Review Summary: You're not the one.
Whenever I listen to music, honesty is always something that instantly makes it a lot more relatable and powerful. There’s a huge difference between artists who just sing words because they’re told to and artists who take it in from the heart by putting to paper all the experiences they’ve felt, no matter how positive or negative they may be. After all, life is full of its ups and downs, its highs and its lows, its pros and its cons. With that in mind, it's no surprise that better songwriting comes from those who are earnest about themselves. Enter Tove Lo (birth name Tove Nilsson), a 26-year old singer-songwriter from Stockholm, Sweden, who rose to international fame with her breakthrough single, “Habits (Stay High)”. While that song is far from her best work, it did bring a darker aura that has been mostly absent from the pop music scene, recently with its cathartic lyrics discussing engaging in the addictive use of recreational drugs in order to cope with the end of a failed relationship. Its sinister atmosphere was pretty much paved the way for Tove Lo’s debut album, which manages to display all different sides of her life and personality.
Split up into three sections – “The Sex”, “The Love” and “The Pain”, each capped off by a short spoken-word interlude, Queen of the Clouds
documents the gradual rise and fall of a relationship, right from the initial spark of lust all the way down to the final acceptance of hopelessness. Unsurprisingly, the star of all of this is Tove Lo herself. Her soaring vocals reach heights that show off the talent in her voice, and even when it’s more subdued, you can still hear the emotion when she sings. Ranging from seductive to brokenhearted, there’s a lush texture to it at times that gives it a sense of earnestness and relatability. Lyrically, Queen of the Clouds
does a good job of providing listeners with enough detail (sometimes too much) to complement the vocals, and the twin-axe attack of sentiment delivers a blow that is felt throughout a good portion of the album. Sure, it may exclusively deal with love, but there’s a lack of love songs, actually – its mantra is more about ardor and coping than stereotypical proclamations.
Despite all the greatness Queen of the Clouds
has to offer, it does suffer from some underlying flaws, the biggest of which being how damn inconsistent it is. There are just as many emotion-soaked highlights as there are songs that are completely devoid of any good and do nothing but take up album space. For every “Talking Body” or “This Time Around”, there are tracks like “Got Love” or “Habits (Stay High)” that are nothing special and don’t offer any memorable moments; in the case of the latter, its annoying “oh-oh”s and way-too descriptive lyrics about sex clubs and Twinkie-binging work against its favor. Even worse are songs that actually contain potential but are completely ruined by a few poor songwriting decisions. “Timebomb” has a chorus that’s not all that bad, but the rest of the song is way too wordy that it’s actually pretty hilarious to listen to it, although sifting through the rubble just to hear the hook isn’t worth it. Elsewhere, “The Way That I Am” wastes an opportunity to be a powerful ballad by its overindulgence in dubstep that completely strips away any pretense of emotion, since Tove Lo’s rising vocals are drowned in the layers of fat low-end and kick-snare synths.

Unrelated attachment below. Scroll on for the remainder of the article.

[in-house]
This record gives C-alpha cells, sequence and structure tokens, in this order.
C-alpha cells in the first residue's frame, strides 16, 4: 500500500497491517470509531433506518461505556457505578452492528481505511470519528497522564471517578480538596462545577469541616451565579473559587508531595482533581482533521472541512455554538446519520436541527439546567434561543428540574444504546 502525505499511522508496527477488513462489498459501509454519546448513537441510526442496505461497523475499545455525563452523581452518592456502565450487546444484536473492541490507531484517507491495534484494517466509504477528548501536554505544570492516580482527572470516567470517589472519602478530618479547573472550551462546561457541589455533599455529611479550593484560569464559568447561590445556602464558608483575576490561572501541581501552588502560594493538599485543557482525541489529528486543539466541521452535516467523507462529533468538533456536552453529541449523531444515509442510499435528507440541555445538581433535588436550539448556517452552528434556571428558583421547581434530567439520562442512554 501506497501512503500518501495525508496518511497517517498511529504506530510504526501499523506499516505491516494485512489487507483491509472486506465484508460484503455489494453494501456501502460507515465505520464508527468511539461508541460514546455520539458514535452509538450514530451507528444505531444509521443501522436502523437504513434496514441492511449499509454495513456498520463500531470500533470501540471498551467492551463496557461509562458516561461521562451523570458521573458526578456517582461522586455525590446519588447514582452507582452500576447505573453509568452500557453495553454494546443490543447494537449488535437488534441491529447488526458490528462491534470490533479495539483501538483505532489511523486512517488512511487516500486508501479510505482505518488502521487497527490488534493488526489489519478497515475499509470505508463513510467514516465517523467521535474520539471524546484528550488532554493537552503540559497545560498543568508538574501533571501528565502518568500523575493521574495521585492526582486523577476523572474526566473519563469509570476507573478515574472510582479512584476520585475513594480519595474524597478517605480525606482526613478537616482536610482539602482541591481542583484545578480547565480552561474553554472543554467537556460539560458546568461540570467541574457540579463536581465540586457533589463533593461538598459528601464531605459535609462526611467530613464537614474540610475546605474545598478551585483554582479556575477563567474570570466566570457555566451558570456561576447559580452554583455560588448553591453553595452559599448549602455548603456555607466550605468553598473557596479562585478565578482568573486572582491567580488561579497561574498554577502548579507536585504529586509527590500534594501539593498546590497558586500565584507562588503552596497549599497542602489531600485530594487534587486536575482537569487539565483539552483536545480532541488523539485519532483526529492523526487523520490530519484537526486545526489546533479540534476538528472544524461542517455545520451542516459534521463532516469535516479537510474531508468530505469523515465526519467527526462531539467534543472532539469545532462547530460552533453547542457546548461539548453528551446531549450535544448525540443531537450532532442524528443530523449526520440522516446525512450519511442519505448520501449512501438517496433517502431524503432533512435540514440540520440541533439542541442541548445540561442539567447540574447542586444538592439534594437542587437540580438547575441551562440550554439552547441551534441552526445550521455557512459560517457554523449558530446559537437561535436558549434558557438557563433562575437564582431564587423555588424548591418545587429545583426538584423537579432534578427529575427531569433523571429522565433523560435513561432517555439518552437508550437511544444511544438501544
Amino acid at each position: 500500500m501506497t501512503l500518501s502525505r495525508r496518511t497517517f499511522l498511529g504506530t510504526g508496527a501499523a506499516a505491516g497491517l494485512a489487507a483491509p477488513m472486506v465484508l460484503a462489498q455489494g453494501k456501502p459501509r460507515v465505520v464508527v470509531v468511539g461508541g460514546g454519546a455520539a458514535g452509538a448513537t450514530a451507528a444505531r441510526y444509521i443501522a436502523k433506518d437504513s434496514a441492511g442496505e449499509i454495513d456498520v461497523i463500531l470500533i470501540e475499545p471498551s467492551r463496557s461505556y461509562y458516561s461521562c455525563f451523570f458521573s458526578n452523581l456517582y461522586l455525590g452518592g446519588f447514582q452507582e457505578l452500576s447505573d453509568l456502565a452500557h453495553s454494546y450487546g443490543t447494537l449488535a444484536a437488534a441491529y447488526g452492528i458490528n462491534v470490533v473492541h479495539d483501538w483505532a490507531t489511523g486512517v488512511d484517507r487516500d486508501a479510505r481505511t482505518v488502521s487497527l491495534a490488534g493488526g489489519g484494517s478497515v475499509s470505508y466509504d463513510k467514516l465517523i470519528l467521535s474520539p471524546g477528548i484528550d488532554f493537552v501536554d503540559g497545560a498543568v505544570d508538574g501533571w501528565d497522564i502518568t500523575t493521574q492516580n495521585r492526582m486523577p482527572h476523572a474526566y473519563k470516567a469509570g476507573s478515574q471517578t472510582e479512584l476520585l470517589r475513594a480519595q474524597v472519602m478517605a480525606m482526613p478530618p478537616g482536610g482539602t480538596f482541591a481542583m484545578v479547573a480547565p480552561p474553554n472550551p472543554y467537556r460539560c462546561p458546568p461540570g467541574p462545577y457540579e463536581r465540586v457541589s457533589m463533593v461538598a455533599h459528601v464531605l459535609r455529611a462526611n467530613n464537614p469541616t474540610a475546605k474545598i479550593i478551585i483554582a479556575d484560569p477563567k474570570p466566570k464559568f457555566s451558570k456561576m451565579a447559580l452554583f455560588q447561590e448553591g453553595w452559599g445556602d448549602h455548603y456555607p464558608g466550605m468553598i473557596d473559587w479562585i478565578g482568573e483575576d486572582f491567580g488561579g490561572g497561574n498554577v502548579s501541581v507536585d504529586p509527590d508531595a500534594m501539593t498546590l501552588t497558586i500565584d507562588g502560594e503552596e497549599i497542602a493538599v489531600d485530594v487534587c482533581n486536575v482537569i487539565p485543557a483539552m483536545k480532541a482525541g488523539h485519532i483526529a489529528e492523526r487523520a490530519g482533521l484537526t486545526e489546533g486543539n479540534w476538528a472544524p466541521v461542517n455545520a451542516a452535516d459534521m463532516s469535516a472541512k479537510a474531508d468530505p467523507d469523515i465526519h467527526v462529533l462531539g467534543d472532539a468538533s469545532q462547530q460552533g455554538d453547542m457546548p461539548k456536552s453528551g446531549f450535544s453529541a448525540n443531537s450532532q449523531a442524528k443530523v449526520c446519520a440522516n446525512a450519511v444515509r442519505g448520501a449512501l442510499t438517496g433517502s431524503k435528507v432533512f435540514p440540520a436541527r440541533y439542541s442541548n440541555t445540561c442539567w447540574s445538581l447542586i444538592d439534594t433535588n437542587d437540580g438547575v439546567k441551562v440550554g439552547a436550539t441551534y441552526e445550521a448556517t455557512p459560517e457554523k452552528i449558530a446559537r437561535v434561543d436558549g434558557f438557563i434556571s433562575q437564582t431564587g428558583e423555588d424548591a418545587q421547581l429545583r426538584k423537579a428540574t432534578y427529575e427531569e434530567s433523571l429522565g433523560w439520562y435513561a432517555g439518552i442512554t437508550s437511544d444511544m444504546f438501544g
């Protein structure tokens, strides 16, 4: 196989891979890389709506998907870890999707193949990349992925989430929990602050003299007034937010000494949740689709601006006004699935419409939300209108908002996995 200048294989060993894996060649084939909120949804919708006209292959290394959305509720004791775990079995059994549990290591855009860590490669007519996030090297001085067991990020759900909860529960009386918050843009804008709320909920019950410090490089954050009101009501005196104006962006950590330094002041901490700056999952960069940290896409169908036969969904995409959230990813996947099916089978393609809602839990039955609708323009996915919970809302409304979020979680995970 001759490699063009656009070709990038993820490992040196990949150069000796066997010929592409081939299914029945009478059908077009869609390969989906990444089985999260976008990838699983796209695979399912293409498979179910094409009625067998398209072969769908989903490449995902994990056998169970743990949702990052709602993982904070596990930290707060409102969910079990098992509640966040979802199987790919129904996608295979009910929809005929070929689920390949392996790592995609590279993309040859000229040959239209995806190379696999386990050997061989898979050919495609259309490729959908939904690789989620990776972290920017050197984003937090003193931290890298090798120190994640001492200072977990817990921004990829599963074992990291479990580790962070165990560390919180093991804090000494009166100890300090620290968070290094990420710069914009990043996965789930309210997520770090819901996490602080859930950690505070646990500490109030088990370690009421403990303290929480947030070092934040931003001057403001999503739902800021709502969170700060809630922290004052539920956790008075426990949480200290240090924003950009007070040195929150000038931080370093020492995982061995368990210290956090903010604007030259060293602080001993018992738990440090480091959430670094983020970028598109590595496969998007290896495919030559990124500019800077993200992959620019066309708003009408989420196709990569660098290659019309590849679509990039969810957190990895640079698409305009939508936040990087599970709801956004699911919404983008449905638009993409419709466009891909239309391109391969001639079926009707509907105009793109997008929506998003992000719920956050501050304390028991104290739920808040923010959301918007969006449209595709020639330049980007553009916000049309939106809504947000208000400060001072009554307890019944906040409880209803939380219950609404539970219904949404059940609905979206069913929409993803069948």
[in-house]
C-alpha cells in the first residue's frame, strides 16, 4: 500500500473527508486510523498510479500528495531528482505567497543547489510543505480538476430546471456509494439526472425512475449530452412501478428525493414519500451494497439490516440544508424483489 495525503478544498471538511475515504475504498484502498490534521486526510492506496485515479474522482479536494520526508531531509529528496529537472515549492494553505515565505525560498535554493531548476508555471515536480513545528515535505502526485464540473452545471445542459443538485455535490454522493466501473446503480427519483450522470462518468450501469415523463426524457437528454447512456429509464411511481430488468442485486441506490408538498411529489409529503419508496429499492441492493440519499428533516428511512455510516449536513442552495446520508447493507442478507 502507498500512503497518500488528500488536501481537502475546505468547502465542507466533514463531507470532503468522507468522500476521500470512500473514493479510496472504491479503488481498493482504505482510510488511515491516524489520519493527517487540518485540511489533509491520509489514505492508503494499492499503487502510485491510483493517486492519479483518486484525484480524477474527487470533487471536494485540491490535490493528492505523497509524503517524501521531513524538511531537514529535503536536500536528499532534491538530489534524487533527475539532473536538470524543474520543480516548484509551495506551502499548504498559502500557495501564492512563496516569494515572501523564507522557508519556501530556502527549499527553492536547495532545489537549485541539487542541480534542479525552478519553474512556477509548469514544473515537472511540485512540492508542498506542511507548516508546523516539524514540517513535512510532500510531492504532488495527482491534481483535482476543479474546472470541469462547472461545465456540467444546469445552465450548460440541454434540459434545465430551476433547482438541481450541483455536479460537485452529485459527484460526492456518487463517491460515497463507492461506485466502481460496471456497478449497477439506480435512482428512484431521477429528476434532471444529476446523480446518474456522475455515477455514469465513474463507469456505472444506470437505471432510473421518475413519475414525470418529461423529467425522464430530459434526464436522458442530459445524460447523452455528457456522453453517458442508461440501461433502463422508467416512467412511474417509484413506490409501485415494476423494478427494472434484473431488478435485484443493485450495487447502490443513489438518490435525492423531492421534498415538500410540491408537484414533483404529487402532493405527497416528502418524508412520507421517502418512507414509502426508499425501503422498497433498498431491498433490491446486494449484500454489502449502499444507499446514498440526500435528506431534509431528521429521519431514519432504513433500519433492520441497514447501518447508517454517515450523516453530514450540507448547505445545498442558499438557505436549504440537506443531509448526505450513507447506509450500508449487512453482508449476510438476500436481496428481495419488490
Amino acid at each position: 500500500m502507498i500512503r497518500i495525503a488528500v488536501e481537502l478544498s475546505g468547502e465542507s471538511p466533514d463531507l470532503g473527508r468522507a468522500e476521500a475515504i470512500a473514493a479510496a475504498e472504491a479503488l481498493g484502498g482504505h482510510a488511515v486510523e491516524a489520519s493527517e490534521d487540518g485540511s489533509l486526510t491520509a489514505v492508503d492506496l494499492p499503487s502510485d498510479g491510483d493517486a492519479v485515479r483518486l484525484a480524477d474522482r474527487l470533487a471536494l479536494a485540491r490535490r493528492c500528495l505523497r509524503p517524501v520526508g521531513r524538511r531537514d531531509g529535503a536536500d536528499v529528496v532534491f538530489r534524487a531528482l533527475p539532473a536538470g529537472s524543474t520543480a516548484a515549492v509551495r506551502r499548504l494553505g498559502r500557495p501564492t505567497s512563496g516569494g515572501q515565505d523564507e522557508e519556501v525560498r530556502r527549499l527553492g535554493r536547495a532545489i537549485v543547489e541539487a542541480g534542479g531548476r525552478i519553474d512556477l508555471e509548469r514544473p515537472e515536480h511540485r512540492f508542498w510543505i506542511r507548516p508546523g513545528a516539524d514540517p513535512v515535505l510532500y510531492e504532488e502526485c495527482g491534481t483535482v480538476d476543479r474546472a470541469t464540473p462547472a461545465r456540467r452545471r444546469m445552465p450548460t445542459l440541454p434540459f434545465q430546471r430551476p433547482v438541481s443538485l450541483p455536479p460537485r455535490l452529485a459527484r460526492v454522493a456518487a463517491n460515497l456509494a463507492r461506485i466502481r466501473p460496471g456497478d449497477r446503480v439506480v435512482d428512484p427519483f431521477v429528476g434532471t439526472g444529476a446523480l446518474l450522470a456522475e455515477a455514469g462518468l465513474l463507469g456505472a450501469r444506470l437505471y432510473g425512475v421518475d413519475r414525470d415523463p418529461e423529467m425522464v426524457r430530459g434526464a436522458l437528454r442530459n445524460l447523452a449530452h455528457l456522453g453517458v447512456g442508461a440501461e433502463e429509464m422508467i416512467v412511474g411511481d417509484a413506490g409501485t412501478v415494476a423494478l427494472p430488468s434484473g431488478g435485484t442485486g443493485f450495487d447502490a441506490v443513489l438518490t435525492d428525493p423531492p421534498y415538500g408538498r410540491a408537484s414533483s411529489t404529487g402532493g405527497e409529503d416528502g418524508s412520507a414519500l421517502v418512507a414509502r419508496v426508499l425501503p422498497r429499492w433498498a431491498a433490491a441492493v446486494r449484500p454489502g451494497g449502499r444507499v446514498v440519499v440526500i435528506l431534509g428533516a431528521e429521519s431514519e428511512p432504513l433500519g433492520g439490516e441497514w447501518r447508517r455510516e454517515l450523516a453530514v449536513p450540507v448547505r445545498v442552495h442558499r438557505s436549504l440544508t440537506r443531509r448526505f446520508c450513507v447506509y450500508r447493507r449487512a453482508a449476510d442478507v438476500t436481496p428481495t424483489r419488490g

With that said, Queen of the Clouds
is not without its highlights. “Talking Body” is Tove Lo at her most suggestive, and when she declares, “If we’re talking body, you’ve got a perfect one so put it on me / If you love me right, we fuck for life”, it’s not that hard to figure out what she wants. The production on it really helps set an appropriate mood; similarly, “My Gun” does the same with its firearm-themed production – using gunshots as beats never sounded so on point before. Even when she takes a more downbeat approach to her music, there’s still that revealing nature that makes it seem more down-to-earth than it actually is. It’s songs like “Moments”, where she outlines all of her flaws and blemishes, that feel rawer and realer than misfires like “Thousand Miles” and “Habits (Stay High)”. The album reaches an apex at “Not on Drugs”, which, although it’s not the most lyrically impressive song on the record, features incredibly amazing production and when the bass drops over Tove Lo’s heartbreaking cry of “Baby don’t you see, I’m not on drugs, I’m just in love”, everything just comes together so euphorically in a wonderful climax that’s perfectly summative of the album’s core themes as a whole.
If this debut is any indication, Tove Lo is a bright young star with plenty of potential to rise above the rest of her pop contemporaries. Yet, despite all of the greatness that it brings to the table, Queen of the Clouds
is just way too inconsistent to solidify it as one of the year’s best. For every showstopping, breathtaking highlight, there’s a cringeworthy, faulty misstep that just drags the album down. It’s not even particularly front-loaded or back-loaded; the bad is evenly sprinkled right around the good, and there’s rarely a point on the tracklisting where two good songs are placed next to each other. While these things do make Queen of the Clouds
a bit of a frustrating listen, at the end of the day, the good manages to outweigh the bad. The downright honesty and rawness of the album coupled with Tove Lo’s star-studded vocals and excellent production and songwriting all add up to a record that’s pretty inconsistent but plays out its strengths well. It’s not the prettiest debut you’ve ever seen, but it has its moments, and those moments are enough.